• Prize Money Scams

    <a href="http://www.huffingtonpost.ca/2012/04/28/lottery-scam-probe-nets-2_n_1460916.html" target="_hplink">Canadian police arrested a man </a>who tried to take a $70,000 processing fee from an elderly Californian woman who believed she was going to win a $7.5 million lottery prize in April. More recently,<a href="http://www.huffingtonpost.com/2012/05/17/jamaica-lottery-scam-fraud-suspects-arrested_n_1525498.html" target="_hplink"> eight Jamaican swindlers accused</a> of duping Americans in lottery scams were also arrested.

  • Charity Scams

    Fake charity organizations come out of the woodwork to exploit the generosity of others, <a href="http://www.huffingtonpost.com/2012/03/09/tornado-relief-fraud-scam_n_1334853.html" target="_hplink">especially during times of disaster.</a> Most recently, an organization that claims to help disabled veterans called Disabled Veterans National Foundation (DVNF) <a href="http://www.huffingtonpost.com/2012/05/08/charity-fraud-disabled-national-veterans-foundation_n_1499314.html" target="_hplink">took millions of dollars from donors</a> without spending the money on veterans.

  • Mortgage Foreclosure Scams

    Scammers targeting struggling homeowners have offered false services to help with mortgage settlements. Mortgage foreclosure scams have shot up <a href="http://www.huffingtonpost.com/2012/04/16/mortgage-foreclosure-scams_n_1429805.html" target="_hplink">60 percent in 2012 as new federal programs</a> for mortgages have provided avenues for fraudsters to exploit.

  • Travelling Relative Scams

    Scam complaints related to travelling surged right before <a href="http://www.huffingtonpost.com/2012/04/11/spring-break-travel-scams_n_1418954.html" target="_hplink">spring break last year. Crooks defrauded</a> grandparents out of money when their grandchildren were travelling abroad. The scammers, who find out about the travel plans from places like social media sites, pretend to be the grandchild asking for wire transfers on the phone. The scams have involved scammers pretending in an email to be a victim's travelling relative who has recently been mugged or has lost their passport.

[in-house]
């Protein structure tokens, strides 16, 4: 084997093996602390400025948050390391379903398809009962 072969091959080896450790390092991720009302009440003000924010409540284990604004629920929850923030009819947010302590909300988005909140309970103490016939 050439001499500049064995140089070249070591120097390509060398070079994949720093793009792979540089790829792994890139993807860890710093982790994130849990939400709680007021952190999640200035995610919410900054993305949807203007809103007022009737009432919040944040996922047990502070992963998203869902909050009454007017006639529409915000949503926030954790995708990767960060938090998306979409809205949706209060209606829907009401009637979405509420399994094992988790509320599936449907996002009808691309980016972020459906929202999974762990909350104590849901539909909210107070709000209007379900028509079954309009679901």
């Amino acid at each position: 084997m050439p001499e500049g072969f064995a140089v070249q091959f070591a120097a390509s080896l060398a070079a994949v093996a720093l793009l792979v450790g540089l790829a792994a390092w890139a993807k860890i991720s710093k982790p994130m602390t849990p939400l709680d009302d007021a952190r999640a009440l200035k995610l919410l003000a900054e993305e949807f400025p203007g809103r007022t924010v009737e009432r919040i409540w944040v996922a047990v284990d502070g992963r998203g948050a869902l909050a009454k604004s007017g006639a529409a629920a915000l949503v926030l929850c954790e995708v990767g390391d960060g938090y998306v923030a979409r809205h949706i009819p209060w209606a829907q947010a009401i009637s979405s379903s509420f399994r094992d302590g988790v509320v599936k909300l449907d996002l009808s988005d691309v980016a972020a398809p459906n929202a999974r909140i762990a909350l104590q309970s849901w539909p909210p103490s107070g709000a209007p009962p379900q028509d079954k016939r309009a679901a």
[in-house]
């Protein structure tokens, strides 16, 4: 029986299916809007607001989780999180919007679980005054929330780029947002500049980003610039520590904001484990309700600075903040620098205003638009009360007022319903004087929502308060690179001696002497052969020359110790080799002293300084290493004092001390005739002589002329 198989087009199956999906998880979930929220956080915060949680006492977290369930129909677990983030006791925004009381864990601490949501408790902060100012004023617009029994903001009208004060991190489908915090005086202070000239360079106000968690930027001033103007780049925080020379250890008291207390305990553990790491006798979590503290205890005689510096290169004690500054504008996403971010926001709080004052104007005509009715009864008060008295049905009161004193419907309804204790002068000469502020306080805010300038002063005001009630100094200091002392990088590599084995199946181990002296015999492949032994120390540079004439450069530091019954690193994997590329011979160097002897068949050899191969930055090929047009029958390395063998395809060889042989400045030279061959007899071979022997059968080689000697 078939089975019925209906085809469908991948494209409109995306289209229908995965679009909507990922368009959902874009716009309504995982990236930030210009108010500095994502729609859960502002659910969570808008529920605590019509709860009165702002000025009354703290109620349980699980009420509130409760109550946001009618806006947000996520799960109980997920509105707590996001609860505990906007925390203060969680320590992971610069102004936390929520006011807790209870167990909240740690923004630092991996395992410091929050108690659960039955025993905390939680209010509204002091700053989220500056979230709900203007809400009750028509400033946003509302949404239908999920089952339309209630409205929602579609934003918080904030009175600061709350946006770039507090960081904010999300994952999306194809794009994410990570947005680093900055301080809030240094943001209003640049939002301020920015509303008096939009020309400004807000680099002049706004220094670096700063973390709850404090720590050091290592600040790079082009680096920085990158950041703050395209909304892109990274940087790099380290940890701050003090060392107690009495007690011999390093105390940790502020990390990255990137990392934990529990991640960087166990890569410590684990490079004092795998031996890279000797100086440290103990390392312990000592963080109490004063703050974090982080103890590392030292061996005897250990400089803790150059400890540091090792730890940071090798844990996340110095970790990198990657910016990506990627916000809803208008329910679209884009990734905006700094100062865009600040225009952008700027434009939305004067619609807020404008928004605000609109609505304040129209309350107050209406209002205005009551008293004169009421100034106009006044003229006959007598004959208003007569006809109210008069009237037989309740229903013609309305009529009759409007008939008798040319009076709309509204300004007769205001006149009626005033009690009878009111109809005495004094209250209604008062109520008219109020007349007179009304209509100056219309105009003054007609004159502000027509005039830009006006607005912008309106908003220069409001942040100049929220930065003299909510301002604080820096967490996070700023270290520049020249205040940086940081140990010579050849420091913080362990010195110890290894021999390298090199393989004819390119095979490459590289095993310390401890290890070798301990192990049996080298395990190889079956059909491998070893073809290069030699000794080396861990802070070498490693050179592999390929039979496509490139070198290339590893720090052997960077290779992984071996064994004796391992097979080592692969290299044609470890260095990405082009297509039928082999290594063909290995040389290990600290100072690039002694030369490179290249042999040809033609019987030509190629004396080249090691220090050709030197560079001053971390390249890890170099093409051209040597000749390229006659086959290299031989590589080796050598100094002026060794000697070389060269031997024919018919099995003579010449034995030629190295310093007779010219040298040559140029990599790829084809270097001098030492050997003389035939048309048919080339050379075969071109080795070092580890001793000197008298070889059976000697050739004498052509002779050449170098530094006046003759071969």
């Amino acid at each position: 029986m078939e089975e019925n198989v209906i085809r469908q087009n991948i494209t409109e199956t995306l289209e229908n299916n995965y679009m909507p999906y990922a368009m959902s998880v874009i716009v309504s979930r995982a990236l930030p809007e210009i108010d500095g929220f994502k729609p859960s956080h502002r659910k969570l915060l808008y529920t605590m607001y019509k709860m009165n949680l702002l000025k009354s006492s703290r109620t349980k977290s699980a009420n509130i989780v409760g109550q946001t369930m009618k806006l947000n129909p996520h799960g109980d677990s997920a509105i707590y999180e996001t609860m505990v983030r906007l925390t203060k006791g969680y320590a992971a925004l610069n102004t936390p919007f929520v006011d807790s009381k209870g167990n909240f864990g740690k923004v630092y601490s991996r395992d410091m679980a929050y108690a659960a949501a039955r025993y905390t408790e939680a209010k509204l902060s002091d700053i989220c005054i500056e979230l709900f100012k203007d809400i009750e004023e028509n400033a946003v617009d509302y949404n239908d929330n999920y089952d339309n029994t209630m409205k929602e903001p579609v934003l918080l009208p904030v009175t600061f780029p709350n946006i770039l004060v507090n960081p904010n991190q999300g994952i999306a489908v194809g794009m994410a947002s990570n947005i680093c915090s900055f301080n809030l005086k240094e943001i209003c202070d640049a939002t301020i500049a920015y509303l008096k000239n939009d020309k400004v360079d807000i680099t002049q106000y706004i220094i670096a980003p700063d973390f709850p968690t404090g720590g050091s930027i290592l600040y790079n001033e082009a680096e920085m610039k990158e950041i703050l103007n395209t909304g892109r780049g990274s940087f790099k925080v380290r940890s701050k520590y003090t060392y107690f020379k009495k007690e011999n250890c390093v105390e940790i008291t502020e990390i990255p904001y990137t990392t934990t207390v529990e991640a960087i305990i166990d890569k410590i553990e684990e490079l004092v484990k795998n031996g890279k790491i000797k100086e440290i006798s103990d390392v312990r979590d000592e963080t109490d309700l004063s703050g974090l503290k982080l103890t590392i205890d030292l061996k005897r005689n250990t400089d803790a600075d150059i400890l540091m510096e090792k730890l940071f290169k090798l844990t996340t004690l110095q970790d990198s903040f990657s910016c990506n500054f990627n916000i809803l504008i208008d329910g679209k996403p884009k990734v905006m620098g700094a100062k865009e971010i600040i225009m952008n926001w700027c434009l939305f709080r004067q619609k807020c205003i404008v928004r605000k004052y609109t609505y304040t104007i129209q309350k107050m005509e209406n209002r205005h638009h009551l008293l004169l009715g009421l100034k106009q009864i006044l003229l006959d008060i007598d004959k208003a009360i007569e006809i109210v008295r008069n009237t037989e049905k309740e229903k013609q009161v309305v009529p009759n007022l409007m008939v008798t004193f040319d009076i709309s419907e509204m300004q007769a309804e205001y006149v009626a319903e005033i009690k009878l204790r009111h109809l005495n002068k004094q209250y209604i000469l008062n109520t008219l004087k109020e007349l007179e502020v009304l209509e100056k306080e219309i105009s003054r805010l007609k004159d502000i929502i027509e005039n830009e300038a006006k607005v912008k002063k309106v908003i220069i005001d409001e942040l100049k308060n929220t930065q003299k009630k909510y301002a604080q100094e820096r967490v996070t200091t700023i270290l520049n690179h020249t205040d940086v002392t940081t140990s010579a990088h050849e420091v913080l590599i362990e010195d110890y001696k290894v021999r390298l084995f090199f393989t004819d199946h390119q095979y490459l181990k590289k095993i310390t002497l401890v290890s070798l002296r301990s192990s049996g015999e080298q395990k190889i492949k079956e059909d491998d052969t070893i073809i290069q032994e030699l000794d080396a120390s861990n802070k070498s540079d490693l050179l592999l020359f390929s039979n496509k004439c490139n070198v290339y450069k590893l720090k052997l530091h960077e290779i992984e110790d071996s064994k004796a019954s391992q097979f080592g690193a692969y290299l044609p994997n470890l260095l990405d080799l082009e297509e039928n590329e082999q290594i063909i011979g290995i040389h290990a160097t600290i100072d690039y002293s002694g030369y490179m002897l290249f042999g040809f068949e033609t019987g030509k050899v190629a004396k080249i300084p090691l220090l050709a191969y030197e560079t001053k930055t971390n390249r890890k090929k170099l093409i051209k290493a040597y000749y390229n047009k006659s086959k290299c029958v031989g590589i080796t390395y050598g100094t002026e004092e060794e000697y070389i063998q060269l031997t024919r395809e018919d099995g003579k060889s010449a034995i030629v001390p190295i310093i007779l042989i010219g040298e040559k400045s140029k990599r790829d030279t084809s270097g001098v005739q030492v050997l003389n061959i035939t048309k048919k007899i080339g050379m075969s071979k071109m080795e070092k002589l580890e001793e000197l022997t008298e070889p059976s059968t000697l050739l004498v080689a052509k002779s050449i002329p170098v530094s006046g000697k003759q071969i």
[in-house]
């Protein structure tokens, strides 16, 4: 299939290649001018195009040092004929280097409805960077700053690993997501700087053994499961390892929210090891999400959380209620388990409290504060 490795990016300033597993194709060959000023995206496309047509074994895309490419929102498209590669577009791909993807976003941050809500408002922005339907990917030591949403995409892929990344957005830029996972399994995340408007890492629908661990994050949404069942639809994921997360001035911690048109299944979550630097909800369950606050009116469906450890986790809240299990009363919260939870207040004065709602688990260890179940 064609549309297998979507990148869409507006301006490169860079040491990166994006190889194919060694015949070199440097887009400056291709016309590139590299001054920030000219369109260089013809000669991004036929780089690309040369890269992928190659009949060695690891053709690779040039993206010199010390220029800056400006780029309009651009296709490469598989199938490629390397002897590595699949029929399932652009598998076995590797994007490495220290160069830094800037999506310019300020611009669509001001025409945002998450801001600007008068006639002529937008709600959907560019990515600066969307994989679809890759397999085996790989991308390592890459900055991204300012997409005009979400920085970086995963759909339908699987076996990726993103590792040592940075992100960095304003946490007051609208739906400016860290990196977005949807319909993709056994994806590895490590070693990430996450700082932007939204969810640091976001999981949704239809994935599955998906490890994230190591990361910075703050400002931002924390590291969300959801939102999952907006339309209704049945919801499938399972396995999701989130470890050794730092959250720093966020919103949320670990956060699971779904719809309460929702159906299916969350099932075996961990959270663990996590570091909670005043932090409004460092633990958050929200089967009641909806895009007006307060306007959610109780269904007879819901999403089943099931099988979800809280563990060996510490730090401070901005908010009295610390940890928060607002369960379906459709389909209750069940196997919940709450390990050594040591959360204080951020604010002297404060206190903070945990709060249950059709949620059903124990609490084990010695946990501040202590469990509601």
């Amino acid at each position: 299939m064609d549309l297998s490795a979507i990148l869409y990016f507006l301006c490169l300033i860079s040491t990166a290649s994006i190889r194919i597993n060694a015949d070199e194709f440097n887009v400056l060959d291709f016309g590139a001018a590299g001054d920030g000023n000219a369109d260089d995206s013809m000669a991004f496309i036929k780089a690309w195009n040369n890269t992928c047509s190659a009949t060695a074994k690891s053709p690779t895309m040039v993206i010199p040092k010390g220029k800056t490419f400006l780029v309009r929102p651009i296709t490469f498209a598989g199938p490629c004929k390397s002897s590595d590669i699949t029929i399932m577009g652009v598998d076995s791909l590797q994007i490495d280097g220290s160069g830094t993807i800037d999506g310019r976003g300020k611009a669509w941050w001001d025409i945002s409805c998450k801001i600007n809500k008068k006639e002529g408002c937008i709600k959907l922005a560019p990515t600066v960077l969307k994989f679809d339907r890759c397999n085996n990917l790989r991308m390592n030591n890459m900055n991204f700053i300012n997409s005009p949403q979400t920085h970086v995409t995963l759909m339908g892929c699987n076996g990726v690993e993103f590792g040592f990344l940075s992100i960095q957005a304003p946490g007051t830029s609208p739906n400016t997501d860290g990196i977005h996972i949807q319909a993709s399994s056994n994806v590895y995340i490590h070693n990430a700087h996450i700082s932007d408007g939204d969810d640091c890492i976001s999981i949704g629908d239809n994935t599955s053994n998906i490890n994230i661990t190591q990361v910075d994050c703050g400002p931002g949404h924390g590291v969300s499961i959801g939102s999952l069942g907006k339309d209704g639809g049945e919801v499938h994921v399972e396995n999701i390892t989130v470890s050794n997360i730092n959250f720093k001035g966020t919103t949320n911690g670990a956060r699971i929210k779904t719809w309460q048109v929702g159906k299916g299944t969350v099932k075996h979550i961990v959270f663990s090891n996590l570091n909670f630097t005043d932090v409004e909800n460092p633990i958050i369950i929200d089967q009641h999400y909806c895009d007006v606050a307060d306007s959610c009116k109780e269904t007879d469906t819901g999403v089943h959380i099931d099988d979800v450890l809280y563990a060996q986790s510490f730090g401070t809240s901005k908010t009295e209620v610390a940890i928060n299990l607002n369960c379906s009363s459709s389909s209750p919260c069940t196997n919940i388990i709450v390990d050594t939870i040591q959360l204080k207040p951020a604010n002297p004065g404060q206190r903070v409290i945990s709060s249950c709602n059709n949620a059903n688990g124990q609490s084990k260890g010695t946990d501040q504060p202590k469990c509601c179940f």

• Food Scams

    Although there isn't much data on how often it occurs, food scams can pose a tremendous<a href="http://www.huffingtonpost.com/2012/04/20/food-fraud-hoax-grocery-store_n_1439995.html#s889480&title=Milk_" target="_hplink"> health risk. The chances</a> of dilution and counterfeiting increase when food is imported from other countries, and some foods like fish and olive oil are particularly prone to adulteration.

  • Online Prescription Drug Scams

    Scammers have sold drugs to online consumers and then posed as government agents asking the buyers to pay money to <a href="http://www.huffingtonpost.com/2012/04/12/online-prescription-drug-scam_n_1420776.html" target="_hplink">avoid jail time. A Texas woman </a>killed herself after being caught up in one of these drug schemes.

  • Credit Card Scams

    Credit card breaches allow fraudsters to make charges on other peoples' cards after getting a hold of numbers. Global Payments Inc., a third party payment processing service for MasterCard and Visa, made headlines in April for reporting that over a million card numbers had been compromised from their system, <a href="http://news.cnet.com/8301-1009_3-57407981-83/global-payments-calls-data-breach-contained/" target="_hplink">according to CNET.</a>